Kenya's central bank bared its teeth against stubbornly high inflation on Tuesday with a record rate rise that is seen supporting the shilling, boosting appetite for long-term bonds and helping secure the approval of extra funds from the IMF.
The east African nation, whose economy has been buffeted by high inflation and extreme volatility in its currency this year, joins Nigeria and Uganda in aggressively increasing rates.
The Central Bank of Kenya raised its benchmark lending rate by a much higher-than-expected 550 basis points to 16.5 percent and said it would raise the cash reserve ratio for banks by 50 basis points to 5.25 percent from December 15.
Analysts said the move, which followed a 400 basis points rate increase at the policymakers' last meeting in early October, drew a line under months of criticism for inadequate and fumbling responses to soaring consumer prices and a battered currency.
"They have put down their marker that they are serious about fighting inflation," said Ignatius Chicha, treasurer at Citi Kenya. "Its a medicine that we need to take so that we can be cured later on."
Year-on-year inflation rose more than expected in October to 18.91 percent while the shilling slumped to a new record low in the same month, before firming on the back of a raft of central bank measures to defend the shilling.
"Both inflationary pressures resulting from accelerating growth of private sector credit and exchange rate volatility threaten the economic recovery and macroeconomic stability," the bank's Monetary Policy Committee (MPC) said in a statement that surprised the market.
The statement was issued after markets had closed.
Earlier the shilling rallied 1.4 percent against the dollar to close at 98.00/50 as banks sold dollars in anticipation of a rate rise. In after hours trading market players said currency brokers were trading the shilling at 97.00 and that they saw it rallying to 95.00.
A survey of market perceptions by the central bank during the month showed respondents expected high inflation to persist for the rest of the year, the central bank said.
"Monetary policy has to reverse these expectations through further tightening that will bring inflation and inflationary expectations under control and stabilise the exchange rate to protect the economic growth base," the MPC said.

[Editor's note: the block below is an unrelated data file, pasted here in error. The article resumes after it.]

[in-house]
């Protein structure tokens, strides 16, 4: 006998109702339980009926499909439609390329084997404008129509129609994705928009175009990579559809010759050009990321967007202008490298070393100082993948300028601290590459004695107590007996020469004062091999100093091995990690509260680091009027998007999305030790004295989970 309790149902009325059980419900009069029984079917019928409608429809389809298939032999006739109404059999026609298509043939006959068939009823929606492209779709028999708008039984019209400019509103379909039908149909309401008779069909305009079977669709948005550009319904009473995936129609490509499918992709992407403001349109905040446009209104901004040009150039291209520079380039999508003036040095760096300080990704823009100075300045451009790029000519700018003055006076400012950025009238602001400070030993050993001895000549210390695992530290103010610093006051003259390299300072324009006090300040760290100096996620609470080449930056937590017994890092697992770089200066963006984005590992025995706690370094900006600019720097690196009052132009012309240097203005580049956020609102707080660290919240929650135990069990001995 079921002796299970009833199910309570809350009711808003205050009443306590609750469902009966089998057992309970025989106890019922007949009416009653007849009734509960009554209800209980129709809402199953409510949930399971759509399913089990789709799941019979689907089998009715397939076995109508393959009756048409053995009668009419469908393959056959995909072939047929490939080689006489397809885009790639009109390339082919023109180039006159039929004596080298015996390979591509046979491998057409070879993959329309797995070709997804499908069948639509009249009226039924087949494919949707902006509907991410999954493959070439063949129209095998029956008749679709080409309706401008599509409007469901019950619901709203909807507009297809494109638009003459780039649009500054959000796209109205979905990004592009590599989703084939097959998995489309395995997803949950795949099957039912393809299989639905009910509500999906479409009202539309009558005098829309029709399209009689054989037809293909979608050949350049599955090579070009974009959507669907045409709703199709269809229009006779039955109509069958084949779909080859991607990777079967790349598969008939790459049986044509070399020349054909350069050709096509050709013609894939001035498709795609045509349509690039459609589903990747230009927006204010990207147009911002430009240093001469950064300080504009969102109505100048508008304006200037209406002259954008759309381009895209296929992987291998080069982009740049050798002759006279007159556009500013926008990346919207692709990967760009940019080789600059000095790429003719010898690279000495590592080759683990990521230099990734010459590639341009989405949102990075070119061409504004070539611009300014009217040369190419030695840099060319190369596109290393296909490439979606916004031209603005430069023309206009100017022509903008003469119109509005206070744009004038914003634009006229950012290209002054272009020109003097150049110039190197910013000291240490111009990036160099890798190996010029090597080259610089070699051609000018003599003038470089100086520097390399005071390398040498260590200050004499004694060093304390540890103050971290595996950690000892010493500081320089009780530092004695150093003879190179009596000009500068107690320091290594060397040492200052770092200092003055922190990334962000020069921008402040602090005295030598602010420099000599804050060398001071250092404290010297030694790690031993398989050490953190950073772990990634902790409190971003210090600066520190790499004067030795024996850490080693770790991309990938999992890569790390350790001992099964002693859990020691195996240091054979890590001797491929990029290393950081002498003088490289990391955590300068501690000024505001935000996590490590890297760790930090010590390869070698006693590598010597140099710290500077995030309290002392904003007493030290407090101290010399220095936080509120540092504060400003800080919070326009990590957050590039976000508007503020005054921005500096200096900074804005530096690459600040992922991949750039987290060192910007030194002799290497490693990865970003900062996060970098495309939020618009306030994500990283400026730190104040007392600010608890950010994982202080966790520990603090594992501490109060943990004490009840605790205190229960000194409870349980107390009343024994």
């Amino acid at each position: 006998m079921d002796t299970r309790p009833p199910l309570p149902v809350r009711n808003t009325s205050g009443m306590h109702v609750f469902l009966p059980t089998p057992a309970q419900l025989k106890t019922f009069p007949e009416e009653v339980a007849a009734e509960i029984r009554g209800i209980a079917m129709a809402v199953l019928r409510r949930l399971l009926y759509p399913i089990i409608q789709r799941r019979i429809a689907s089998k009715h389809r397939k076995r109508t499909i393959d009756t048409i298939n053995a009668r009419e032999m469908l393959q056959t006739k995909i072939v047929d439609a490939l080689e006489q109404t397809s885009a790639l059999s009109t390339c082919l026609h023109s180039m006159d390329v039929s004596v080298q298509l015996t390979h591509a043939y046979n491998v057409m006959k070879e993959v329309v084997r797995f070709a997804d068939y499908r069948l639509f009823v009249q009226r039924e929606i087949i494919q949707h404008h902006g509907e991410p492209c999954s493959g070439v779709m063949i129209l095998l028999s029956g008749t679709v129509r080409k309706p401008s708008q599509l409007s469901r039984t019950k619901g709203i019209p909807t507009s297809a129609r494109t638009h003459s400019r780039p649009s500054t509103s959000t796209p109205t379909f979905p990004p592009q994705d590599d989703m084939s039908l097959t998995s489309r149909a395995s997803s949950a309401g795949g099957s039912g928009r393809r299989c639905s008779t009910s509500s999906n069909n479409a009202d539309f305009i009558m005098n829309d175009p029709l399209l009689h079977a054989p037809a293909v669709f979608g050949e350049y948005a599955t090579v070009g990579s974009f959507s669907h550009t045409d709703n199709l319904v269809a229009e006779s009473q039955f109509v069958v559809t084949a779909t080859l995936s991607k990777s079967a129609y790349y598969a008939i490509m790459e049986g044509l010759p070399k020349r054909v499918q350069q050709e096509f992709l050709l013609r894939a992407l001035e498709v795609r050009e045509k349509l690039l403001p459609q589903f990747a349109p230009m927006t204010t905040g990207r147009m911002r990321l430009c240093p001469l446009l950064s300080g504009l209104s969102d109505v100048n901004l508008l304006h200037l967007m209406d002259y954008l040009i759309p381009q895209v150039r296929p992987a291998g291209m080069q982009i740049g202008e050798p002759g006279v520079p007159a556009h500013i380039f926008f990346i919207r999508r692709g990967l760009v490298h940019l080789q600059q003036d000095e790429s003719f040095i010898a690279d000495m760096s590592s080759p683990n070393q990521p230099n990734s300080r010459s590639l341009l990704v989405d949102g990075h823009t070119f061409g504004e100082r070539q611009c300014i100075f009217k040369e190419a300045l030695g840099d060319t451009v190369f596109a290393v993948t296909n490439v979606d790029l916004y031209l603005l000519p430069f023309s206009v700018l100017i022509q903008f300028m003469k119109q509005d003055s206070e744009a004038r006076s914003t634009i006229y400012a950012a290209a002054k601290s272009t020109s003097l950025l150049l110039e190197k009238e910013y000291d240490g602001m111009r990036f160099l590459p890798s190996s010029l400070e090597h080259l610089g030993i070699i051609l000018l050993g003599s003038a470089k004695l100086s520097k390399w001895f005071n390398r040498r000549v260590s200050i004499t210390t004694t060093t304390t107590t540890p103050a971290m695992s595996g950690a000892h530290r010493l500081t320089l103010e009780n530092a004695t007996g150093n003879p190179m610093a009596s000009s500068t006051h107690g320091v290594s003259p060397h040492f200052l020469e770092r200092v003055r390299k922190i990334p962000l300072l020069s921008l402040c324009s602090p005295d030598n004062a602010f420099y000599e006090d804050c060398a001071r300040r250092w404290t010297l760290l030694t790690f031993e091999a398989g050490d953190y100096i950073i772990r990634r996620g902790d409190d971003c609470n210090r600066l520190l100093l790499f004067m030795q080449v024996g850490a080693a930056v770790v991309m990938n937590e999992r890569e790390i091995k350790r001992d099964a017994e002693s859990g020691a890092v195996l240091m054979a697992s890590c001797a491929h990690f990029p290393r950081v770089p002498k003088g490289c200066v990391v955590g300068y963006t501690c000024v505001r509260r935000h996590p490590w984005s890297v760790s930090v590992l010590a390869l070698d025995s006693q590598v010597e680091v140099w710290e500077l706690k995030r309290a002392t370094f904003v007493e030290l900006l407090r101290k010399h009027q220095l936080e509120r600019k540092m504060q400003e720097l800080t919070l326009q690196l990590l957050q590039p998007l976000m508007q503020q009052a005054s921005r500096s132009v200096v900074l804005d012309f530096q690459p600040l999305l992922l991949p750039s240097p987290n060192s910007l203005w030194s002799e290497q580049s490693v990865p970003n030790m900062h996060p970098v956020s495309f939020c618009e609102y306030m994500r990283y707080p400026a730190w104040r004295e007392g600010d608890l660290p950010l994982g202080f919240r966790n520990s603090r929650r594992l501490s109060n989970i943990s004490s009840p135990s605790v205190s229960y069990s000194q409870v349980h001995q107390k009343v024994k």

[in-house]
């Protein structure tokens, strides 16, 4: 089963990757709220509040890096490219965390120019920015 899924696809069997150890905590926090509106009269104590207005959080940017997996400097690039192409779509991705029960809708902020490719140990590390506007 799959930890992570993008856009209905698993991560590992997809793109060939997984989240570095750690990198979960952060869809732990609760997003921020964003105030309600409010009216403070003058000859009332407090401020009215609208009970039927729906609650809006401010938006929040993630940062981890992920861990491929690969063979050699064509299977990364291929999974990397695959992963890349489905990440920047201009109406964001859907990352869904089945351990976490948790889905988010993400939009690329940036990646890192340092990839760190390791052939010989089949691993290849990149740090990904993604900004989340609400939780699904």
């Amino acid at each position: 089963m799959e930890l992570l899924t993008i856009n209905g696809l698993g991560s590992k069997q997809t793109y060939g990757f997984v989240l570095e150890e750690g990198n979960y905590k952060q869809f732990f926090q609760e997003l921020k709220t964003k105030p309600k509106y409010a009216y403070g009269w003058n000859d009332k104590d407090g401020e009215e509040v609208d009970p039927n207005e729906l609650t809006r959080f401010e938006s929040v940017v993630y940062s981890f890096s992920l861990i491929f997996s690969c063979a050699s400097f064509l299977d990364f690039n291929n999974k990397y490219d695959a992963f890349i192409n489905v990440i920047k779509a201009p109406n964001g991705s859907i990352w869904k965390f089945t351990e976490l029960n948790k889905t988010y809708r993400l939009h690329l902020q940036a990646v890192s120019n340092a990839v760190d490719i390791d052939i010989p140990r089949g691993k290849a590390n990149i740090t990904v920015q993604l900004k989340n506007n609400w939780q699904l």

An International Monetary Fund (IMF) mission to Kenya said on Monday it had accepted a request by the Kenyan government for an extra $250 million in balance of payments support, pending final approval by the IMF board in December.
Officials sought the extra funds after identifying a gaping current account deficit as a key driver of the volatility in the exchange rate, and analysts said the hawkish tightening may influence the board's decision favourably.
"This (rate rise) was essentially a quid pro quo for the $250 million IMF top up. I feel we are close to a plateau in the inflation rate," said Aly Khan Satchu, an independent analyst in Nairobi.
Although the decision was issued after markets had closed, bids for the shilling rose more 1.3 percent in after hours trading to 97.00 per dollar.
"97.00 has already been graced and we're going to see 95 tomorrow. This rate hike is going to trickle down to cut credit and kill inflation," said a trader with one commercial bank.
Central bank's newfound resolve to tackle inflation is also expected to spur investor interest in long-term bonds, shunned by investors in the past months in the high-inflation environment.
"Now that they are showing they are serious about fighting inflation, long-term bonds will become very attractive," Satchu said.
Still, some analysts fretted the rate rise would hurt private sector borrowing.
"We expect a significant fall in credit growth. There is also a risk that there will be a hard landing in the credit market on the back of this massive increase in interest rates," said Yvonne Mhango, sub-Saharan Africa economist at Renaissance Capital.